By Michael A. Lesser, Esq. 

Posted on Oct 2, 2013

The Securities and Exchange Commission (“SEC”) just announced an award of more than $14 million to a single whistleblower whose information led to an SEC enforcement action that recovered substantial investor funds. This is the largest award to date under the SEC’s enhanced whistleblowing provisions established under the Dodd-Frank Act in 2011. The whistleblower program rewards high-quality original information that results in an SEC enforcement action with sanctions exceeding $1 million. Awards to the whistleblowers providing the tips can range from 10 percent to 30 percent of the money the SEC collects.

Yesterday’s award heralds a new focus by the SEC to combat serious financial fraud. For months, news concerning the whistleblowing program speculated that the SEC would be announcing several large whistleblower awards. The $14 million award to the anonymous whistleblower may be the first of a growing number of successful enforcement actions. The SEC is heavily focused on certain kinds of fraud, including insider trading, fraud by publicly traded companies, fraud by brokers and investment advisors, ponzi schemes, and any other fraudulent schemes affecting investors and the securities markets. In addition, the SEC has enforcement authority under the Foreign Corrupt Practices Act (the FCPA), which prohibits publicly-traded companies from bribing foreign officials, and whistleblowers with information concerning FCPA violations are also eligible for awards. Although cases differ, the SEC uses the following factors to determine the amount of the reward to the whistleblower in a successful case: (1) the significance of the information provided by the whistleblower; (2) the degree of assistance provided by the whistleblower; and (3) the interest of the SEC in deterring violations of securities laws. Whistleblower claims can be filed anonymously and whistleblowers are not required to have worked at the company that committed the SEC violation.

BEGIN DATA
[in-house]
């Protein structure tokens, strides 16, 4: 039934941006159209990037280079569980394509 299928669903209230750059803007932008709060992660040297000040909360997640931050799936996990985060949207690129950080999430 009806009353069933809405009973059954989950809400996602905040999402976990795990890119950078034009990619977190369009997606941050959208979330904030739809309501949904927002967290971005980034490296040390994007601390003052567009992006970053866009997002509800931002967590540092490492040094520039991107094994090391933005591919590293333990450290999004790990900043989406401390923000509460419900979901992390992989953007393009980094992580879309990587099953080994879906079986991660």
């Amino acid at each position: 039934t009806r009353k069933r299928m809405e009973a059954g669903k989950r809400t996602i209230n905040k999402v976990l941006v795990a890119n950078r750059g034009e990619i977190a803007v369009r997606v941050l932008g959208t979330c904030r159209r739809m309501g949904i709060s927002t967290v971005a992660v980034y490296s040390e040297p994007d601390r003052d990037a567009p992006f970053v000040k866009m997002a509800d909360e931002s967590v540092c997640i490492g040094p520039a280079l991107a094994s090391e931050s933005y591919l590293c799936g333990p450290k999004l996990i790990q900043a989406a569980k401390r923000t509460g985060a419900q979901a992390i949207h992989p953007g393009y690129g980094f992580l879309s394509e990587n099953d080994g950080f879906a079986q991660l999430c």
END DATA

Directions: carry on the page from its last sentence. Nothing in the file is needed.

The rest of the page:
In this case, the whistleblower provided original information and assistance that allowed the SEC to investigate an enforcement mater more quickly than otherwise would have been possible. The SEC brought the enforcement action against the perpetrators of the fraud less than 6 months after the whistleblower’s tip.

Thornton Law Firm represents whistleblowers who file tips under the SEC’s whistleblowing provisions. If you have questions about SEC whistleblowing, contact us here or call us at

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